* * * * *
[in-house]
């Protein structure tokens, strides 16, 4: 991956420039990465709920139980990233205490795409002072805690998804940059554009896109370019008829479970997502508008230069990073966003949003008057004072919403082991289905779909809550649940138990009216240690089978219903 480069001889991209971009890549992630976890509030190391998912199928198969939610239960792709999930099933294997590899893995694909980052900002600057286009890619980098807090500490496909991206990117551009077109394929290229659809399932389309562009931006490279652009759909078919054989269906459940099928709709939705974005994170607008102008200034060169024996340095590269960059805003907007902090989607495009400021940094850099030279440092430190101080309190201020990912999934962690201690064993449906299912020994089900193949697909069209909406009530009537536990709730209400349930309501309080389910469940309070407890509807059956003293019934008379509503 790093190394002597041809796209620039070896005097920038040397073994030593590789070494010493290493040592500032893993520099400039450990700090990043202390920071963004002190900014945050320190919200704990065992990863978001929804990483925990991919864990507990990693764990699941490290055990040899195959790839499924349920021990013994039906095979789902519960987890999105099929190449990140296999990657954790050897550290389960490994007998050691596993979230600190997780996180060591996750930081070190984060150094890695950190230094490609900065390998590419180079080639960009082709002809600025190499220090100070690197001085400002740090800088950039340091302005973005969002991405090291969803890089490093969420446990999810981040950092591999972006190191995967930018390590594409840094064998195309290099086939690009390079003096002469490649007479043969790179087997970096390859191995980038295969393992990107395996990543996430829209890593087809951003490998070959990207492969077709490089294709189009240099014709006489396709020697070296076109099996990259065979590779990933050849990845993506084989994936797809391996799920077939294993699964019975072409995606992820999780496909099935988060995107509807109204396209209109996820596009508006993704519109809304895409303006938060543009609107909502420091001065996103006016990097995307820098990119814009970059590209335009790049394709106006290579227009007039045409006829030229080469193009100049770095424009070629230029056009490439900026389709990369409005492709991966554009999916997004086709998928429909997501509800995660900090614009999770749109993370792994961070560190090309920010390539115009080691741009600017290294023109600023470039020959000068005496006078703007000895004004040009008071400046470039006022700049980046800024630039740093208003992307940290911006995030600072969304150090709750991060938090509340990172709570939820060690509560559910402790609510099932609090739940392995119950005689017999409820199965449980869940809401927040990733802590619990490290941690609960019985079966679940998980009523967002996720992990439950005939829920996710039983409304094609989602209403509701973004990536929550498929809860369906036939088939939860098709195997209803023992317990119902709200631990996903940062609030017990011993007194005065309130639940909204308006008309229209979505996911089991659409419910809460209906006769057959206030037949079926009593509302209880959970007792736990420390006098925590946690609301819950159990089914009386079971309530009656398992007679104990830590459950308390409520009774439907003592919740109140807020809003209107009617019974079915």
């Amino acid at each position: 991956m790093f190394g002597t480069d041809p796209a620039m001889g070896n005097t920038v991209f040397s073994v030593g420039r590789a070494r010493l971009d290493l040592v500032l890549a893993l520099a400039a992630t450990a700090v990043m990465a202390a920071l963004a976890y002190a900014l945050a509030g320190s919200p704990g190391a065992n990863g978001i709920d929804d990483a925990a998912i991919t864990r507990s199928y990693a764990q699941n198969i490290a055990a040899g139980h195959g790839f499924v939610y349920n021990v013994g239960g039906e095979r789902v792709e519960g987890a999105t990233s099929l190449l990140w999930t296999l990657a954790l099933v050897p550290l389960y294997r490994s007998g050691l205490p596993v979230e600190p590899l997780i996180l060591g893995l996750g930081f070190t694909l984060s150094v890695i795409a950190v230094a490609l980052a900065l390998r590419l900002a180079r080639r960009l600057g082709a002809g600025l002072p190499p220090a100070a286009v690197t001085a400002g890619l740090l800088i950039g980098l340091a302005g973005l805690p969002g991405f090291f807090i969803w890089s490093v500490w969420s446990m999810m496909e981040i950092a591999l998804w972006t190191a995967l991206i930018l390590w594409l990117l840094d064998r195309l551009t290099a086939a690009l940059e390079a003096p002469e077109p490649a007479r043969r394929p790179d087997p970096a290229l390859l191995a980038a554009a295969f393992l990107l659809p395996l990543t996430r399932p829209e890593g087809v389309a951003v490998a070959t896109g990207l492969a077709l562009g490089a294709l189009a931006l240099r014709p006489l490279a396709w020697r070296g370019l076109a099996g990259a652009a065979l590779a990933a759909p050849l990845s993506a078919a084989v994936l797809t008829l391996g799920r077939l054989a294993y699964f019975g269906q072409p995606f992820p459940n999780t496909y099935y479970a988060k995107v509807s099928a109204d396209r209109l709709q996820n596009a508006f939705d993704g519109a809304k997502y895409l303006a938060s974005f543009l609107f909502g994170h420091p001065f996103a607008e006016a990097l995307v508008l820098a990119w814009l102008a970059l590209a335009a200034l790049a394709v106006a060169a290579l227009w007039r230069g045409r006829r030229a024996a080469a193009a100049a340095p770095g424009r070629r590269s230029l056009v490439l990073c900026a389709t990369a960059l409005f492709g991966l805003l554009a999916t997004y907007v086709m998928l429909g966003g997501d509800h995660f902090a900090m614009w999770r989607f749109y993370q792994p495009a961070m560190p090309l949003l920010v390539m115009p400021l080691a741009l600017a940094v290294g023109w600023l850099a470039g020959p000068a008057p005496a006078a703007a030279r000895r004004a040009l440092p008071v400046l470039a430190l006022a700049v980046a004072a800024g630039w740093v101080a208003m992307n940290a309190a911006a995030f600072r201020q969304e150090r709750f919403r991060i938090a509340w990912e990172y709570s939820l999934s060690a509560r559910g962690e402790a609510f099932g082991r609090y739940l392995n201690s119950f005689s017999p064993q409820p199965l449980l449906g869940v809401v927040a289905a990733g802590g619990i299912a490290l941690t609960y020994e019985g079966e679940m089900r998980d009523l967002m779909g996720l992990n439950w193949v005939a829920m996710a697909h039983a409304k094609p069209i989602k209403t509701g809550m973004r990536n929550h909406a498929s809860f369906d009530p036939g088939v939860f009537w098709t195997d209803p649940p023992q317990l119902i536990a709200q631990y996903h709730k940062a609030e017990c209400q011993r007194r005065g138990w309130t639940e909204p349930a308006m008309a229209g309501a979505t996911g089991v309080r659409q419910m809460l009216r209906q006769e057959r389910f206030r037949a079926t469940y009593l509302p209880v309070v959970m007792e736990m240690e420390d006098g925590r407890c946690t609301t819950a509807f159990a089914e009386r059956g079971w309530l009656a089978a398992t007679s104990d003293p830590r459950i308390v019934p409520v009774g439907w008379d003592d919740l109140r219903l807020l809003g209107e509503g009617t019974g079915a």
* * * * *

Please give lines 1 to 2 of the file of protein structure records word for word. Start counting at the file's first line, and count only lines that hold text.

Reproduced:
[in-house]
């Protein structure tokens, strides 16, 4: 991956420039990465709920139980990233205490795409002072805690998804940059554009896109370019008829479970997502508008230069990073966003949003008057004072919403082991289905779909809550649940138990009216240690089978219903 480069001889991209971009890549992630976890509030190391998912199928198969939610239960792709999930099933294997590899893995694909980052900002600057286009890619980098807090500490496909991206990117551009077109394929290229659809399932389309562009931006490279652009759909078919054989269906459940099928709709939705974005994170607008102008200034060169024996340095590269960059805003907007902090989607495009400021940094850099030279440092430190101080309190201020990912999934962690201690064993449906299912020994089900193949697909069209909406009530009537536990709730209400349930309501309080389910469940309070407890509807059956003293019934008379509503 790093190394002597041809796209620039070896005097920038040397073994030593590789070494010493290493040592500032893993520099400039450990700090990043202390920071963004002190900014945050320190919200704990065992990863978001929804990483925990991919864990507990990693764990699941490290055990040899195959790839499924349920021990013994039906095979789902519960987890999105099929190449990140296999990657954790050897550290389960490994007998050691596993979230600190997780996180060591996750930081070190984060150094890695950190230094490609900065390998590419180079080639960009082709002809600025190499220090100070690197001085400002740090800088950039340091302005973005969002991405090291969803890089490093969420446990999810981040950092591999972006190191995967930018390590594409840094064998195309290099086939690009390079003096002469490649007479043969790179087997970096390859191995980038295969393992990107395996990543996430829209890593087809951003490998070959990207492969077709490089294709189009240099014709006489396709020697070296076109099996990259065979590779990933050849990845993506084989994936797809391996799920077939294993699964019975072409995606992820999780496909099935988060995107509807109204396209209109996820596009508006993704519109809304895409303006938060543009609107909502420091001065996103006016990097995307820098990119814009970059590209335009790049394709106006290579227009007039045409006829030229080469193009100049770095424009070629230029056009490439900026389709990369409005492709991966554009999916997004086709998928429909997501509800995660900090614009999770749109993370792994961070560190090309920010390539115009080691741009600017290294023109600023470039020959000068005496006078703007000895004004040009008071400046470039006022700049980046800024630039740093208003992307940290911006995030600072969304150090709750991060938090509340990172709570939820060690509560559910402790609510099932609090739940392995119950005689017999409820199965449980869940809401927040990733802590619990490290941690609960019985079966679940998980009523967002996720992990439950005939829920996710039983409304094609989602209403509701973004990536929550498929809860369906036939088939939860098709195997209803023992317990119902709200631990996903940062609030017990011993007194005065309130639940909204308006008309229209979505996911089991659409419910809460209906006769057959206030037949079926009593509302209880959970007792736990420390006098925590946690609301819950159990089914009386079971309530009656398992007679104990830590459950308390409520009774439907003592919740109140807020809003209107009617019974079915």